“Make for yourself a Rav (a teacher); acquire for yourself a friend; and judge every person on the positive side” -Pirkei Avot

We recently announced the launch of a new version of Startup School. As part of that, we created a library of the best advice we’ve written and created in the past. This is a powerful collection, and it got me thinking about the nature of advice. Specifically, it made me consider an issue that frequently confronts founders: what to do with too much advice.

At first glance, this would seem to be an unlikely problem. Ten years ago, there wasn’t much high quality advice available for starting a startup. There were some great essays from Paul Graham and from Marc Andreessen and then there was quite a lot of bad advice. Most founders’ access to in person advice was even sparser. There simply weren’t enough people around who had recently started companies or advised early stage startups to give a founder easy access to someone experienced.

The rapid expansion of the early startup funding ecosystem has changed this dynamic. There are now hundreds, probably thousands, of people with at least some experience in startups. Most of these people are willing to help/advise some number of the people who ask. This is a blessing and a curse.

The blessing in this dynamic is that a larger group of people trying to help each other is a net positive. People who want to be founders can get more access and do it more quickly. The bad part is that there are simply too many places to turn for advice and help.

When a founder has access to so many sources of advice and help, it becomes easier for that founder to delay decisions under a rational argument that she is simply trying to do things “right” the first time. This is dangerous for two reasons. The first is that the ultimate enemy of a startup is time, and perseverating over a decision wastes that irreplaceable commodity. It is better to make a bad decision and iterate through it rapidly than it is to spend a huge amount of time trying to make a perfect decision, only to discover it wasn’t quite right either.

I’ve found, in working with startups, that good founders generally have a strong sense of what they want to do before asking questions. They are led astray when, in attempting to avoid a bad decision, they start asking many different people for confirmatory advice about an idea. At YC, we call this “shopping for advice,” and it usually ends with a long period of nothing happening, or with founders getting frustrated that no one is confirming what they want to do. The best thing a founder can do here is either a) listen to the first person and alter course or b) try the thing they want to do anyway and see how it goes.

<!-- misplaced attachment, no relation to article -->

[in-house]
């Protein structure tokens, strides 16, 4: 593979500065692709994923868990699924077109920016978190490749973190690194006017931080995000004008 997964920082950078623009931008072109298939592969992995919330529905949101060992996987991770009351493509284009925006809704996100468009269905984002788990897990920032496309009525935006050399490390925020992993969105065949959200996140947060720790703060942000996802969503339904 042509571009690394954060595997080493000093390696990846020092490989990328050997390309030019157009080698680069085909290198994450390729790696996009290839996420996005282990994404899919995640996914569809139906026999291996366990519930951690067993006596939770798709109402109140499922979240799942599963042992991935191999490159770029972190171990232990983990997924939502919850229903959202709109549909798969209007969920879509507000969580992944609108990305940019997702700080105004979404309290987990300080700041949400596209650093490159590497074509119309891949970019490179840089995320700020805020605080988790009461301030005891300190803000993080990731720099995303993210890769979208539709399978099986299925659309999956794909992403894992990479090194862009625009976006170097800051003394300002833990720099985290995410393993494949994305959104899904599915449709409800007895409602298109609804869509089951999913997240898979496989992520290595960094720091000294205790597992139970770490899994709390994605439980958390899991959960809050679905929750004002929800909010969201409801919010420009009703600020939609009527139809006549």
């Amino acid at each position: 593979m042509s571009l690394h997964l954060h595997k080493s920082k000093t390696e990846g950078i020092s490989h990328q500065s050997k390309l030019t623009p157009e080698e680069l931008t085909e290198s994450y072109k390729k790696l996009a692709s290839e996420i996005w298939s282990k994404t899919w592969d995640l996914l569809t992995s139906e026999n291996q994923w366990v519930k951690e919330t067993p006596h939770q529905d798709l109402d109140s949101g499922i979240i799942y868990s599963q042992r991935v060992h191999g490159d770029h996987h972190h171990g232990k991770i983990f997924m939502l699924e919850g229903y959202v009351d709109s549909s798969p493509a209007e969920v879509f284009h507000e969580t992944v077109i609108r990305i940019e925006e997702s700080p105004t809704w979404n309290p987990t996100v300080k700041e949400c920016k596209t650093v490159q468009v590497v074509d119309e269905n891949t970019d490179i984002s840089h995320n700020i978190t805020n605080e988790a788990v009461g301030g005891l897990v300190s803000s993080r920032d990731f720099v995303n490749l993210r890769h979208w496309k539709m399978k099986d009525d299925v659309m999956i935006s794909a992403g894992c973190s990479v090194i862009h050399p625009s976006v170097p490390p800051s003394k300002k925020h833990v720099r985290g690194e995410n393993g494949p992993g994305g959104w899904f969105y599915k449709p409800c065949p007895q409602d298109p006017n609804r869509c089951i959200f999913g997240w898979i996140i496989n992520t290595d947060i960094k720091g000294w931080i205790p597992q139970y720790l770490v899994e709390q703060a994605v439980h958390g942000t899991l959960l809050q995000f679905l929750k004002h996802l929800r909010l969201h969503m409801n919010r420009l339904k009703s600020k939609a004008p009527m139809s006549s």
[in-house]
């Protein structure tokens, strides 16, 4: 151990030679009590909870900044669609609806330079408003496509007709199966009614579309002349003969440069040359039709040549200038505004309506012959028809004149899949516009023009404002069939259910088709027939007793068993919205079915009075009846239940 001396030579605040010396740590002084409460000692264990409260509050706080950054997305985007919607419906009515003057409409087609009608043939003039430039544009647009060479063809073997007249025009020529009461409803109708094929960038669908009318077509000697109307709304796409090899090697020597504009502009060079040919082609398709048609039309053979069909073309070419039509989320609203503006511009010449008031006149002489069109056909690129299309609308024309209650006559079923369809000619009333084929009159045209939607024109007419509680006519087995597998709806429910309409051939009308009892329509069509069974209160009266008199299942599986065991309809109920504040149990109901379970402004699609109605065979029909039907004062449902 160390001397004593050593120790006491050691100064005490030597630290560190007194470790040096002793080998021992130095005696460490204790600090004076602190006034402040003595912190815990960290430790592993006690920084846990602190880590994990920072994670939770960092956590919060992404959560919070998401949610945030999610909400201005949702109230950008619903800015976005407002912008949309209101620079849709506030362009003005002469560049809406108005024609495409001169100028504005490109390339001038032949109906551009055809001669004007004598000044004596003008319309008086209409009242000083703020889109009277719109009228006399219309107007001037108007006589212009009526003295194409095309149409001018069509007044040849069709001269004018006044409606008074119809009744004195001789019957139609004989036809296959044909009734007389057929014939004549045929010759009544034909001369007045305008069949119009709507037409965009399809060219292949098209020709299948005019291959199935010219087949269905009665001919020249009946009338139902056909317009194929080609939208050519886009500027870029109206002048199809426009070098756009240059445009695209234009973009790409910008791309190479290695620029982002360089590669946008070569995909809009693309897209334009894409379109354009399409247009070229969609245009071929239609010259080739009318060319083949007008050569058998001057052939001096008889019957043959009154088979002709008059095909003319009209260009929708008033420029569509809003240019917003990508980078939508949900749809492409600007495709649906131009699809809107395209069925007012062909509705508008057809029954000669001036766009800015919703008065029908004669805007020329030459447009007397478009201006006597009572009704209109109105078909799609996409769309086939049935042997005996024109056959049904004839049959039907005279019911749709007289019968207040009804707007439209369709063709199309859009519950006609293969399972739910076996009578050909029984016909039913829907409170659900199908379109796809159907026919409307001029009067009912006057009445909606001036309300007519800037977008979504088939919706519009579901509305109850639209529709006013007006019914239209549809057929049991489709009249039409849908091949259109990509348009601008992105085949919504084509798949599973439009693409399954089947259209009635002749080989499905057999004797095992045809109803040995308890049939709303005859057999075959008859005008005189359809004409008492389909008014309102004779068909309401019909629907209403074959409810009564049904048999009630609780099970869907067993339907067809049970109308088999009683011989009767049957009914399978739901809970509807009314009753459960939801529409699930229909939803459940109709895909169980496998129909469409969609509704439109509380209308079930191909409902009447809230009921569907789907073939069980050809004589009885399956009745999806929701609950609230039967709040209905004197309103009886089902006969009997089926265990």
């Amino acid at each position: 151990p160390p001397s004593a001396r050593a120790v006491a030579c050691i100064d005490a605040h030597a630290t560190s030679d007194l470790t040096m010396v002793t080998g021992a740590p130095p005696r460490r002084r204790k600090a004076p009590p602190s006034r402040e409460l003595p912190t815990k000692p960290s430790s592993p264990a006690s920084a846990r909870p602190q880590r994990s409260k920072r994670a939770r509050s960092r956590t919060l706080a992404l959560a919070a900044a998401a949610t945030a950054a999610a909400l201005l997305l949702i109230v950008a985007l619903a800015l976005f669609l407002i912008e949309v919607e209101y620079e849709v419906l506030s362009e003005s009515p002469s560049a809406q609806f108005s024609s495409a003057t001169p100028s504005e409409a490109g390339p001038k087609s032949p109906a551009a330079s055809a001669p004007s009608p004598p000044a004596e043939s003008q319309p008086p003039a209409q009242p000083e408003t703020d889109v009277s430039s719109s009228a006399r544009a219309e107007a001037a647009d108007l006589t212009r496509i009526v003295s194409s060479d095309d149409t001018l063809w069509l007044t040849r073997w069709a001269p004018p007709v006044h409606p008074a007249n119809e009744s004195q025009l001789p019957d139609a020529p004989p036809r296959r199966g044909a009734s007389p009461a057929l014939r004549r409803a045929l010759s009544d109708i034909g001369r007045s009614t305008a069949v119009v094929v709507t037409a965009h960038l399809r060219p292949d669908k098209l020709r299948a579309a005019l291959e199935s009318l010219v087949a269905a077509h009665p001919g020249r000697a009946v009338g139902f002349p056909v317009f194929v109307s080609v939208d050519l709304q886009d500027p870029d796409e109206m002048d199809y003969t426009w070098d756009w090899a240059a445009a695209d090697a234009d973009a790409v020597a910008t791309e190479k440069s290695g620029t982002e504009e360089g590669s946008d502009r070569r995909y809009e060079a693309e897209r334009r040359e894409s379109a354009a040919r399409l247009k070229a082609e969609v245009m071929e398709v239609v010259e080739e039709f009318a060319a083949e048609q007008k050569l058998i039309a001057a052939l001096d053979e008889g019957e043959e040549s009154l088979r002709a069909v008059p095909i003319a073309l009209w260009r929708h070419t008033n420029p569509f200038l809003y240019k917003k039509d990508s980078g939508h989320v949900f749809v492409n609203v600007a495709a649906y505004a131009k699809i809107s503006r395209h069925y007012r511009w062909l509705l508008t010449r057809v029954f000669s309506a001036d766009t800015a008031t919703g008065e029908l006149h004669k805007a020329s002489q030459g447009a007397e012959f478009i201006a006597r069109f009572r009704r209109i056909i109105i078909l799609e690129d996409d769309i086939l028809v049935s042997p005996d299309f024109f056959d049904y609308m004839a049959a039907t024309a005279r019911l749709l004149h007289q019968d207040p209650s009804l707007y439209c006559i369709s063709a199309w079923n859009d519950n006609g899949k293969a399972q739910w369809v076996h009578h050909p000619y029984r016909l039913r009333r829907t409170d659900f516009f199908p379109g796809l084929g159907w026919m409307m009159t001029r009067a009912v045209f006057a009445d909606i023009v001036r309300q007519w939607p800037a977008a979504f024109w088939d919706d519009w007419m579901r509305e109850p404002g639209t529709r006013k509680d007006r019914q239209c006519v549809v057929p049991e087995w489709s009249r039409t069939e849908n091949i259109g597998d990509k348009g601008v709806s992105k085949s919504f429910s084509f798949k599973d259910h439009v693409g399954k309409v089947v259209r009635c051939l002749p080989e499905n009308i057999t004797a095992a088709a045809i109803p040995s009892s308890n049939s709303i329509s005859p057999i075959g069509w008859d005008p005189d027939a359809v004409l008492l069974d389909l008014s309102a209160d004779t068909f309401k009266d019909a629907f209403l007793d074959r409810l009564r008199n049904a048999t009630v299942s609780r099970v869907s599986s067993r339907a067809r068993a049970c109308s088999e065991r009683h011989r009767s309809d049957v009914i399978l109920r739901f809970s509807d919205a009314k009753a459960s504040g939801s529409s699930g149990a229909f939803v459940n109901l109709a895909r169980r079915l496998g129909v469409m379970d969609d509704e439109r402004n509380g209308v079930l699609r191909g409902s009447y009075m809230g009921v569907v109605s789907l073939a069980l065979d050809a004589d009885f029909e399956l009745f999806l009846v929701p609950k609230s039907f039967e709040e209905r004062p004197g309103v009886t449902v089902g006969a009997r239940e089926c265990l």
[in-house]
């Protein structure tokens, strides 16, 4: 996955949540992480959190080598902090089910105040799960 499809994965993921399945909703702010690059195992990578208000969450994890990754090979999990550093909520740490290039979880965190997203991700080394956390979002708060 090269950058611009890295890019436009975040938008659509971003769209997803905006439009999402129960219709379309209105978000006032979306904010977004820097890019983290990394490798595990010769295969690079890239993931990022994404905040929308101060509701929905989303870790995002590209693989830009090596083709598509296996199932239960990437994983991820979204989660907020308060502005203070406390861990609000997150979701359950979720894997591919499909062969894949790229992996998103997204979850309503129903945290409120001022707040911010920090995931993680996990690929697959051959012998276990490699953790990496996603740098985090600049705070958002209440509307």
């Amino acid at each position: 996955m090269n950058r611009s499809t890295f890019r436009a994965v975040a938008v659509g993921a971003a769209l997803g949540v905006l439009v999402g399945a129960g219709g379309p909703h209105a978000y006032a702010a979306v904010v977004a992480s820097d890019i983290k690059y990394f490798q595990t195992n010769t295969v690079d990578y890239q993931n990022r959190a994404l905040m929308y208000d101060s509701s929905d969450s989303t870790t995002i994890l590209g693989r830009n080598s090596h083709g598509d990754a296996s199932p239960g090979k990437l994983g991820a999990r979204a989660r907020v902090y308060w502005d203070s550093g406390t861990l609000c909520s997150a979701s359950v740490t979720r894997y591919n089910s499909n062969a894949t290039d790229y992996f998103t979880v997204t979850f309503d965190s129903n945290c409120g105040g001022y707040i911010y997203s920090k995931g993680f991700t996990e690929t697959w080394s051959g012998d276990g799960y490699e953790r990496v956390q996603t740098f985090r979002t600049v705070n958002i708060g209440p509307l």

Understanding this means accepting the fact that, in all likelihood, any decision that you make as a founder, no matter how well advised, will likely be at least a little, if not mostly wrong. This seems illogical because advisers are meant to know so many things, and we expect them to give good advice. However, no adviser can possibly understand the full context of your business, so, at best, they are able to offer general advice or frameworks for thinking through problems.

“Make for yourself a Rav” is a quote from the Mishnah, which is the core of the Judaism’s oral law. The idea here is that there are always many sources of thought one could follow, and many experts that one could consult in the pursuit of a goal. However, the key is to pick a single expert and make that person the one you consult, make that the person to whom you look to for advice and counsel.

For a founder, this means picking a single adviser who can inform your thinking, rather than someone who makes decisions for you. Picking a single adviser means that you won’t get all possible perspectives on an issue, but that should never be the point of advice in business. The goal is to find someone who challenges your thinking and makes your perspective better without trying to make you do exactly as he would do. It means accepting the fact that this person will not always have a perfect answer, may sometimes be unavailable, and may sometimes give you bad advice.

Founders who are searching for perfection in their advisers are chasing impossible ideals. No investor or adviser I’ve ever met is perfect or even nearly so. The strength of great advisers is in their ability to think about new and complex ideas with a clear sense of their own subjectivity. These people admit what they don’t know, avoid giving overly prescriptive advice, listen, and are hungry to learn. Perhaps most importantly, the best startup advisers have a near invincible optimism about your potential and that of your business. Make for yourself a Rav that has these qualities, and know when to stop listening to them.